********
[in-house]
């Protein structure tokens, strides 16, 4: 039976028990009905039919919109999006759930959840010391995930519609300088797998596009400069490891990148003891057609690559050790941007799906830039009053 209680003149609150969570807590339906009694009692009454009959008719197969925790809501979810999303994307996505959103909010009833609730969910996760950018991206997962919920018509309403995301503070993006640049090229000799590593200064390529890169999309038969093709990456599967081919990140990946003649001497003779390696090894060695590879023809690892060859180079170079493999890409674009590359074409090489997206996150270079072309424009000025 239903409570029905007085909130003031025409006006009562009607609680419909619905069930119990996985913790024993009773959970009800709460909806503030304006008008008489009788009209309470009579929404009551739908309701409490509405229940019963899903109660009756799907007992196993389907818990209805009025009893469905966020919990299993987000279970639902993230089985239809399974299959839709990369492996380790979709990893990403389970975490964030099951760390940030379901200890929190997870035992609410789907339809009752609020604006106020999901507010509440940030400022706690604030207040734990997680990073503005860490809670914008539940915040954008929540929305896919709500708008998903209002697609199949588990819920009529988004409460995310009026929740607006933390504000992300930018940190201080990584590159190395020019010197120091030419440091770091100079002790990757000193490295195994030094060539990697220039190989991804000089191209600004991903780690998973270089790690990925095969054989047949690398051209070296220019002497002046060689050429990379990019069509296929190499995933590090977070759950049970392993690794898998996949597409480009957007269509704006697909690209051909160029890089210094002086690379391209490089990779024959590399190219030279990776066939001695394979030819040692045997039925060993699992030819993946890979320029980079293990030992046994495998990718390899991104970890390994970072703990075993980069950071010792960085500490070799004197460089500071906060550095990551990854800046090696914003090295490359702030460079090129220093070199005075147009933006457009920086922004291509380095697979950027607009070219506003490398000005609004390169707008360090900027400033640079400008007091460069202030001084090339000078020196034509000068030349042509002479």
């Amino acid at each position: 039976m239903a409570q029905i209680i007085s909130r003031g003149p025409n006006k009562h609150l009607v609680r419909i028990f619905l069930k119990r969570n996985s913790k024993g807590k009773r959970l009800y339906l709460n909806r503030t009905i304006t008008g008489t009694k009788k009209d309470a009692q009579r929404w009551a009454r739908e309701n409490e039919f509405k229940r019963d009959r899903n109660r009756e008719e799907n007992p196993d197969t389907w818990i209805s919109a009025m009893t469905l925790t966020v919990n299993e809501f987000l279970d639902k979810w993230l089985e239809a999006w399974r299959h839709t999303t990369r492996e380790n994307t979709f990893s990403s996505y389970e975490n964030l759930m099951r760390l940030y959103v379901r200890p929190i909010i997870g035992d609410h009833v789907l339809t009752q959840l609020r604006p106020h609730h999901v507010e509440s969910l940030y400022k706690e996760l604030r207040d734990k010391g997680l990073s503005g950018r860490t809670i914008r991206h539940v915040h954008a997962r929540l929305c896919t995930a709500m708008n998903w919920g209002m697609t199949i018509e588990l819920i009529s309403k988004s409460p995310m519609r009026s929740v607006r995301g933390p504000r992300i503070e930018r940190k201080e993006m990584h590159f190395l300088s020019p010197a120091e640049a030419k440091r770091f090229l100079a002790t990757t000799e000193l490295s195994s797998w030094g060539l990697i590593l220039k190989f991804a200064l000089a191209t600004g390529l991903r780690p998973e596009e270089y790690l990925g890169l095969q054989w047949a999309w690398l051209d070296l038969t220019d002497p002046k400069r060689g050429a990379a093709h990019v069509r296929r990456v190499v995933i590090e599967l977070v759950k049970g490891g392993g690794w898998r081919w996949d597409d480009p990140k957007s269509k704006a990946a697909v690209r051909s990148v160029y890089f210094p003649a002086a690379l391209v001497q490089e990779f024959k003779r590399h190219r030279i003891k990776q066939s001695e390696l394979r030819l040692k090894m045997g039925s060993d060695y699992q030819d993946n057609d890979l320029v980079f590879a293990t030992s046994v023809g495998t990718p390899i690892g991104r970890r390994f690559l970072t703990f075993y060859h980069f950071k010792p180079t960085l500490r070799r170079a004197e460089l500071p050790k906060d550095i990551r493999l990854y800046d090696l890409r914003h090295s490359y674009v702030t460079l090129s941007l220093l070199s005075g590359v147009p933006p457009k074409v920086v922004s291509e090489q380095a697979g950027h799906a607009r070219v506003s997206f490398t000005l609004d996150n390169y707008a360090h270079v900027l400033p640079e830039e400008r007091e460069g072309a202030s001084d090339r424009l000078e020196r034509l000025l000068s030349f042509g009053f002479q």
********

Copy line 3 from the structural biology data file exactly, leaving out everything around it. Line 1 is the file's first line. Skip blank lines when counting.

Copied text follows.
């Amino acid at each position: 039976m239903a409570q029905i209680i007085s909130r003031g003149p025409n006006k009562h609150l009607v609680r419909i028990f619905l069930k119990r969570n996985s913790k024993g807590k009773r959970l009800y339906l709460n909806r503030t009905i304006t008008g008489t009694k009788k009209d309470a009692q009579r929404w009551a009454r739908e309701n409490e039919f509405k229940r019963d009959r899903n109660r009756e008719e799907n007992p196993d197969t389907w818990i209805s919109a009025m009893t469905l925790t966020v919990n299993e809501f987000l279970d639902k979810w993230l089985e239809a999006w399974r299959h839709t999303t990369r492996e380790n994307t979709f990893s990403s996505y389970e975490n964030l759930m099951r760390l940030y959103v379901r200890p929190i909010i997870g035992d609410h009833v789907l339809t009752q959840l609020r604006p106020h609730h999901v507010e509440s969910l940030y400022k706690e996760l604030r207040d734990k010391g997680l990073s503005g950018r860490t809670i914008r991206h539940v915040h954008a997962r929540l929305c896919t995930a709500m708008n998903w919920g209002m697609t199949i018509e588990l819920i009529s309403k988004s409460p995310m519609r009026s929740v607006r995301g933390p504000r992300i503070e930018r940190k201080e993006m990584h590159f190395l300088s020019p010197a120091e640049a030419k440091r770091f090229l100079a002790t990757t000799e000193l490295s195994s797998w030094g060539l990697i590593l220039k190989f991804a200064l000089a191209t600004g390529l991903r780690p998973e596009e270089y790690l990925g890169l095969q054989w047949a999309w690398l051209d070296l038969t220019d002497p002046k400069r060689g050429a990379a093709h990019v069509r296929r990456v190499v995933i590090e599967l977070v759950k049970g490891g392993g690794w898998r081919w996949d597409d480009p990140k957007s269509k704006a990946a697909v690209r051909s990148v160029y890089f210094p003649a002086a690379l391209v001497q490089e990779f024959k003779r590399h190219r030279i003891k990776q066939s001695e390696l394979r030819l040692k090894m045997g039925s060993d060695y699992q030819d993946n057609d890979l320029v980079f590879a293990t030992s046994v023809g495998t990718p390899i690892g991104r970890r390994f690559l970072t703990f075993y060859h980069f950071k010792p180079t960085l500490r070799r170079a004197e460089l500071p050790k906060d550095i990551r493999l990854y800046d090696l890409r914003h090295s490359y674009v702030t460079l090129s941007l220093l070199s005075g590359v147009p933006p457009k074409v920086v922004s291509e090489q380095a697979g950027h799906a607009r070219v506003s997206f490398t000005l609004d996150n390169y707008a360090h270079v900027l400033p640079e830039e400008r007091e460069g072309a202030s001084d090339r424009l000078e020196r034509l000025l000068s030349f042509g009053f002479q």